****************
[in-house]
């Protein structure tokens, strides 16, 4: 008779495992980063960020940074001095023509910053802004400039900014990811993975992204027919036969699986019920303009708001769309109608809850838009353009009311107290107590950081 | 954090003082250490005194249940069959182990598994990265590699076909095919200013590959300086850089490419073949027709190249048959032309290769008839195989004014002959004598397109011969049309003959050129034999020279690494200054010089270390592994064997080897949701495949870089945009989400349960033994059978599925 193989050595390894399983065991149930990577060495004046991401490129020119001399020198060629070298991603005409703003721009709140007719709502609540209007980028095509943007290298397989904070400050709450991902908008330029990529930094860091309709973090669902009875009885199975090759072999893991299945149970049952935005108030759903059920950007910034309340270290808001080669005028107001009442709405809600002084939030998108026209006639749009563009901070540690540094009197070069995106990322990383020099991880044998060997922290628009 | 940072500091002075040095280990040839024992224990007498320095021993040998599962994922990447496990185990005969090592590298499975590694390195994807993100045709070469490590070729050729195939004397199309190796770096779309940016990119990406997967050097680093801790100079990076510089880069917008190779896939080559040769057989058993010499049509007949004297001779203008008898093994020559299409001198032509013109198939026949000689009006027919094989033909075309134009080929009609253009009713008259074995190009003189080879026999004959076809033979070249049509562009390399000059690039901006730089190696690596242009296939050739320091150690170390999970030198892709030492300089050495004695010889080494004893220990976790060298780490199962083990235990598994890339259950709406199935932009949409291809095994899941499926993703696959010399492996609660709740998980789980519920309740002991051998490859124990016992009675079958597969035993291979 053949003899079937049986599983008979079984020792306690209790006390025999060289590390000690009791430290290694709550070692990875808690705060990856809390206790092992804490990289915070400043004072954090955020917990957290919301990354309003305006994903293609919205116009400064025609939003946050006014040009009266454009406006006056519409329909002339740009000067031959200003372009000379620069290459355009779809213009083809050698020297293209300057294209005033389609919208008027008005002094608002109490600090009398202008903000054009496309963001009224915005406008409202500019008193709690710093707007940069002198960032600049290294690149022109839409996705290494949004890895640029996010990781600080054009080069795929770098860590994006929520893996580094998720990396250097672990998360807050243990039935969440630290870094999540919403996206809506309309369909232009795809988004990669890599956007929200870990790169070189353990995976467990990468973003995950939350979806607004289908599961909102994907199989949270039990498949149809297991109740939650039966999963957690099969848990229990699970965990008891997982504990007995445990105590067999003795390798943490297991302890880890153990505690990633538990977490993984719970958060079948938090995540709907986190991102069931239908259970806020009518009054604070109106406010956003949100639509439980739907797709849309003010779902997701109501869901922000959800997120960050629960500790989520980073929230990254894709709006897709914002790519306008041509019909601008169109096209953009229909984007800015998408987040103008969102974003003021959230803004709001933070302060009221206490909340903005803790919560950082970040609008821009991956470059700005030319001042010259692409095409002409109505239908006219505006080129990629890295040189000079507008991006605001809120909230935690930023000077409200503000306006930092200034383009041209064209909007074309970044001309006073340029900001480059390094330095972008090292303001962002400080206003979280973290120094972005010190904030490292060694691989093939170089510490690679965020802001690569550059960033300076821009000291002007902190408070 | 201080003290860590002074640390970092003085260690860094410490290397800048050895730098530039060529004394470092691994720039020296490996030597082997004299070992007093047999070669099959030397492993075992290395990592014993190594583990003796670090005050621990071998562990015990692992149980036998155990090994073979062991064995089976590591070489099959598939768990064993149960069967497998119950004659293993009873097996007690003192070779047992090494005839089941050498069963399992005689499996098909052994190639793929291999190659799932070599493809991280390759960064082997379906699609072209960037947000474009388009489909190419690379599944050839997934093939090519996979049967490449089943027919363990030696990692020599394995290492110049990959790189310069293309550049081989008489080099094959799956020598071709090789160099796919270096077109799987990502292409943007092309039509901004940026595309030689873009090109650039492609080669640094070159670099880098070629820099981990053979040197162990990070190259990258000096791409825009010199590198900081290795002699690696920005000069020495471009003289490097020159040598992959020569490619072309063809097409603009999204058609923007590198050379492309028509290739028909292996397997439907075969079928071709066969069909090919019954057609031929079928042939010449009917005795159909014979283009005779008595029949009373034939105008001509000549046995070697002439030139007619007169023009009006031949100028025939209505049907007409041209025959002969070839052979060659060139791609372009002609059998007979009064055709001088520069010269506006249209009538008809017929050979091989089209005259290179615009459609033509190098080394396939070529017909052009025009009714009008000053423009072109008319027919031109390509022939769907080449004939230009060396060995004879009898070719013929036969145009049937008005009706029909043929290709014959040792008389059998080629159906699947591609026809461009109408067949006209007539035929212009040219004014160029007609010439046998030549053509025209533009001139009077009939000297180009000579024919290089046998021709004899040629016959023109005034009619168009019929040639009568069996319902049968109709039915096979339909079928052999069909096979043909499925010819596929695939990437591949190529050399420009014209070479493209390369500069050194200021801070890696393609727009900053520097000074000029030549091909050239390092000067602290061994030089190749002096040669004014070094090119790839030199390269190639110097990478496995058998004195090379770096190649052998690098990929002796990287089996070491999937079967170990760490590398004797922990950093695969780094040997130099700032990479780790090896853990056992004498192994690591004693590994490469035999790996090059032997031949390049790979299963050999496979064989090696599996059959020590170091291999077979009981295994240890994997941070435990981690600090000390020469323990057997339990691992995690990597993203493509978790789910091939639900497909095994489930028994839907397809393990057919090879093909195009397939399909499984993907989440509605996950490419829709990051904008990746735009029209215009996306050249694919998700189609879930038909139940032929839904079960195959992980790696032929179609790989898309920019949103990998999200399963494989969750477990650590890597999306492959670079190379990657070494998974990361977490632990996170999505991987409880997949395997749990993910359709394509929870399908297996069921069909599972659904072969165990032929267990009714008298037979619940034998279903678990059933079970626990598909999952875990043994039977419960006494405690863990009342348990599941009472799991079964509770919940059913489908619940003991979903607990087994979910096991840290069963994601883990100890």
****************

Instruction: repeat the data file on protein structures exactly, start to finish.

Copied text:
[in-house]
């Protein structure tokens, strides 16, 4: 008779495992980063960020940074001095023509910053802004400039900014990811993975992204027919036969699986019920303009708001769309109608809850838009353009009311107290107590950081 | 954090003082250490005194249940069959182990598994990265590699076909095919200013590959300086850089490419073949027709190249048959032309290769008839195989004014002959004598397109011969049309003959050129034999020279690494200054010089270390592994064997080897949701495949870089945009989400349960033994059978599925 193989050595390894399983065991149930990577060495004046991401490129020119001399020198060629070298991603005409703003721009709140007719709502609540209007980028095509943007290298397989904070400050709450991902908008330029990529930094860091309709973090669902009875009885199975090759072999893991299945149970049952935005108030759903059920950007910034309340270290808001080669005028107001009442709405809600002084939030998108026209006639749009563009901070540690540094009197070069995106990322990383020099991880044998060997922290628009 | 940072500091002075040095280990040839024992224990007498320095021993040998599962994922990447496990185990005969090592590298499975590694390195994807993100045709070469490590070729050729195939004397199309190796770096779309940016990119990406997967050097680093801790100079990076510089880069917008190779896939080559040769057989058993010499049509007949004297001779203008008898093994020559299409001198032509013109198939026949000689009006027919094989033909075309134009080929009609253009009713008259074995190009003189080879026999004959076809033979070249049509562009390399000059690039901006730089190696690596242009296939050739320091150690170390999970030198892709030492300089050495004695010889080494004893220990976790060298780490199962083990235990598994890339259950709406199935932009949409291809095994899941499926993703696959010399492996609660709740998980789980519920309740002991051998490859124990016992009675079958597969035993291979 053949003899079937049986599983008979079984020792306690209790006390025999060289590390000690009791430290290694709550070692990875808690705060990856809390206790092992804490990289915070400043004072954090955020917990957290919301990354309003305006994903293609919205116009400064025609939003946050006014040009009266454009406006006056519409329909002339740009000067031959200003372009000379620069290459355009779809213009083809050698020297293209300057294209005033389609919208008027008005002094608002109490600090009398202008903000054009496309963001009224915005406008409202500019008193709690710093707007940069002198960032600049290294690149022109839409996705290494949004890895640029996010990781600080054009080069795929770098860590994006929520893996580094998720990396250097672990998360807050243990039935969440630290870094999540919403996206809506309309369909232009795809988004990669890599956007929200870990790169070189353990995976467990990468973003995950939350979806607004289908599961909102994907199989949270039990498949149809297991109740939650039966999963957690099969848990229990699970965990008891997982504990007995445990105590067999003795390798943490297991302890880890153990505690990633538990977490993984719970958060079948938090995540709907986190991102069931239908259970806020009518009054604070109106406010956003949100639509439980739907797709849309003010779902997701109501869901922000959800997120960050629960500790989520980073929230990254894709709006897709914002790519306008041509019909601008169109096209953009229909984007800015998408987040103008969102974003003021959230803004709001933070302060009221206490909340903005803790919560950082970040609008821009991956470059700005030319001042010259692409095409002409109505239908006219505006080129990629890295040189000079507008991006605001809120909230935690930023000077409200503000306006930092200034383009041209064209909007074309970044001309006073340029900001480059390094330095972008090292303001962002400080206003979280973290120094972005010190904030490292060694691989093939170089510490690679965020802001690569550059960033300076821009000291002007902190408070 | 201080003290860590002074640390970092003085260690860094410490290397800048050895730098530039060529004394470092691994720039020296490996030597082997004299070992007093047999070669099959030397492993075992290395990592014993190594583990003796670090005050621990071998562990015990692992149980036998155990090994073979062991064995089976590591070489099959598939768990064993149960069967497998119950004659293993009873097996007690003192070779047992090494005839089941050498069963399992005689499996098909052994190639793929291999190659799932070599493809991280390759960064082997379906699609072209960037947000474009388009489909190419690379599944050839997934093939090519996979049967490449089943027919363990030696990692020599394995290492110049990959790189310069293309550049081989008489080099094959799956020598071709090789160099796919270096077109799987990502292409943007092309039509901004940026595309030689873009090109650039492609080669640094070159670099880098070629820099981990053979040197162990990070190259990258000096791409825009010199590198900081290795002699690696920005000069020495471009003289490097020159040598992959020569490619072309063809097409603009999204058609923007590198050379492309028509290739028909292996397997439907075969079928071709066969069909090919019954057609031929079928042939010449009917005795159909014979283009005779008595029949009373034939105008001509000549046995070697002439030139007619007169023009009006031949100028025939209505049907007409041209025959002969070839052979060659060139791609372009002609059998007979009064055709001088520069010269506006249209009538008809017929050979091989089209005259290179615009459609033509190098080394396939070529017909052009025009009714009008000053423009072109008319027919031109390509022939769907080449004939230009060396060995004879009898070719013929036969145009049937008005009706029909043929290709014959040792008389059998080629159906699947591609026809461009109408067949006209007539035929212009040219004014160029007609010439046998030549053509025209533009001139009077009939000297180009000579024919290089046998021709004899040629016959023109005034009619168009019929040639009568069996319902049968109709039915096979339909079928052999069909096979043909499925010819596929695939990437591949190529050399420009014209070479493209390369500069050194200021801070890696393609727009900053520097000074000029030549091909050239390092000067602290061994030089190749002096040669004014070094090119790839030199390269190639110097990478496995058998004195090379770096190649052998690098990929002796990287089996070491999937079967170990760490590398004797922990950093695969780094040997130099700032990479780790090896853990056992004498192994690591004693590994490469035999790996090059032997031949390049790979299963050999496979064989090696599996059959020590170091291999077979009981295994240890994997941070435990981690600090000390020469323990057997339990691992995690990597993203493509978790789910091939639900497909095994489930028994839907397809393990057919090879093909195009397939399909499984993907989440509605996950490419829709990051904008990746735009029209215009996306050249694919998700189609879930038909139940032929839904079960195959992980790696032929179609790989898309920019949103990998999200399963494989969750477990650590890597999306492959670079190379990657070494998974990361977490632990996170999505991987409880997949395997749990993910359709394509929870399908297996069921069909599972659904072969165990032929267990009714008298037979619940034998279903678990059933079970626990598909999952875990043994039977419960006494405690863990009342348990599941009472799991079964509770919940059913489908619940003991979903607990087994979910096991840290069963994601883990100890």